Poll Results: Macintosh Ownership -- Steve Jobs's Macworld Expo 2000 keynote trumpeted Apple's impressive ownership numbers: roughly a quarter of iBook buyers and half of iMac buyers were new to the Mac. But Apple's repeat customers have traditionally been the company's ace in the hole, buying Macs even when Apple's future was murky. So we asked: "Over the years, how many Macs have you personally bought for your individual use at work or at home?" Of more than 2,300 respondents, nearly two thirds indicated they had purchased between two and five Macs over the years. Other responses fit nearly along a bell curve, with the notable exception that about 8 percent of respondents indicated they had purchased ten or more Macs for personal use over the years. These results would seem not only to reflect the loyalty of Apple's customers, but also to reinforce Apple's sales figures showing that the majority of Macintosh sales still go to existing Apple customers. Apple definitely needs to grow the size of the Macintosh market by attracting new converts to the platform, but the company has to ensure that initiatives aimed at attracting converts don't come at the expense of the more valuable long-time customers. [JLC]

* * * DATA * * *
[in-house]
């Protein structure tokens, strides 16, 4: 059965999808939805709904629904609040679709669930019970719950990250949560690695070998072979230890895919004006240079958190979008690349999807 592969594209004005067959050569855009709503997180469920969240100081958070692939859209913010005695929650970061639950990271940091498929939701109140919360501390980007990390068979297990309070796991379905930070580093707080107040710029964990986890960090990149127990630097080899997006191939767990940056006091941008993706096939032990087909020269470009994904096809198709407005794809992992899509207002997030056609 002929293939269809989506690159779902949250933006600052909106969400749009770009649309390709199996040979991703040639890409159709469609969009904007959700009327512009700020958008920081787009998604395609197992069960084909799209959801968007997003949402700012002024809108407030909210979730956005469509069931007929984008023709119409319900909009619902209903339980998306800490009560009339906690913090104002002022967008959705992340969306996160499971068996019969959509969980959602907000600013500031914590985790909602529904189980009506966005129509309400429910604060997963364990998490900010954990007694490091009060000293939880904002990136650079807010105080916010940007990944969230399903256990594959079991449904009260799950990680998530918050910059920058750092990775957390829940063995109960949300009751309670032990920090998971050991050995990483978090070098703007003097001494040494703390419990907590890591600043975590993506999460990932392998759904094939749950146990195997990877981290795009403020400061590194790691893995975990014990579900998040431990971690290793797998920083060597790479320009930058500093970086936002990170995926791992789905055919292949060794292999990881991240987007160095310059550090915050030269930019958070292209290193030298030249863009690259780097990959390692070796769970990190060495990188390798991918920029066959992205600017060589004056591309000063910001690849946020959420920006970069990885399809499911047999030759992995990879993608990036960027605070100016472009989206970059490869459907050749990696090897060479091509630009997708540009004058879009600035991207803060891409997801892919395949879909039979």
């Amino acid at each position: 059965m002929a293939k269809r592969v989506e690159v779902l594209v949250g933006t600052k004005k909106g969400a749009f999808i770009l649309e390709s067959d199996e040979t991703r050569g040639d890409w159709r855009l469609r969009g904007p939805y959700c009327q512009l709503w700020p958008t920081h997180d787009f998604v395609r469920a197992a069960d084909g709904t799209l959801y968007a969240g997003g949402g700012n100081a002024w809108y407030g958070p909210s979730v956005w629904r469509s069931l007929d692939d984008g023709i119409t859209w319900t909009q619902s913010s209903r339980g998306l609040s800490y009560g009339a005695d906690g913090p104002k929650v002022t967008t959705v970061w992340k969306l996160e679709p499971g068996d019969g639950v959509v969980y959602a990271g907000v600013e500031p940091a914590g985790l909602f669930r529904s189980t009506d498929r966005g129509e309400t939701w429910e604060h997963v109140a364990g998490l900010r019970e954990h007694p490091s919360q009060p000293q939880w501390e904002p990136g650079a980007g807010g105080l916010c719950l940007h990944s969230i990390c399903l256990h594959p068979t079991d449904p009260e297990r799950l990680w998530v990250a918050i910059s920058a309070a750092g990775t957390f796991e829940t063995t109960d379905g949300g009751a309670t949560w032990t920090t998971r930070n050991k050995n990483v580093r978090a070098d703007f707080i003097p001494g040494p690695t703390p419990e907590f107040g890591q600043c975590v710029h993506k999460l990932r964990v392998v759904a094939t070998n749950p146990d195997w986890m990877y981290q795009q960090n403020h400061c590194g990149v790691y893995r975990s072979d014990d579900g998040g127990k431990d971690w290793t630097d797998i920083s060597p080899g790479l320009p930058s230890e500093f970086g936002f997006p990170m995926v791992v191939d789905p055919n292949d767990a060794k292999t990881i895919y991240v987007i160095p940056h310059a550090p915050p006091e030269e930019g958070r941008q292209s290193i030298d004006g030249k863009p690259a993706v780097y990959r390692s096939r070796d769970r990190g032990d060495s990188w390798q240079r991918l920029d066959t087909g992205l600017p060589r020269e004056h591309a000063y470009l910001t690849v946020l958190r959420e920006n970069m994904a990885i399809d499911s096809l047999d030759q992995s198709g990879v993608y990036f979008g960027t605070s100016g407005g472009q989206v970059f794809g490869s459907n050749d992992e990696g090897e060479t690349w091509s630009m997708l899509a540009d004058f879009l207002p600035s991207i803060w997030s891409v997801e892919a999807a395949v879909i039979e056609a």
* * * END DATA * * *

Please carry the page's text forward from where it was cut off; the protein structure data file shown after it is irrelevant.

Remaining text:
Extract Directly from Time Machine
Normally you use Time Machine to restore lost data in a file like this: within the Time Machine interface, you go back to the time the file was not yet messed up, and you restore it to replace the file you have now.
You can also elect to keep both, but the restored file takes the name and place of the current one. So, if you have made changes since the backup took place that you would like to keep, they are lost, or you have to mess around a bit to merge changes, rename files, and trash the unwanted one.
As an alternative, you can browse the Time Machine backup volume directly in the Finder like any normal disk, navigate through the chronological backup hierarchy, and find the file which contains the lost content.
Once you've found it, you can open it and the current version of the file side-by-side, and copy information from Time Machine's version of the file into the current one, without losing any content you put in it since the backup was made.
- Doing the Numbers with Jobs (24 Jan 00)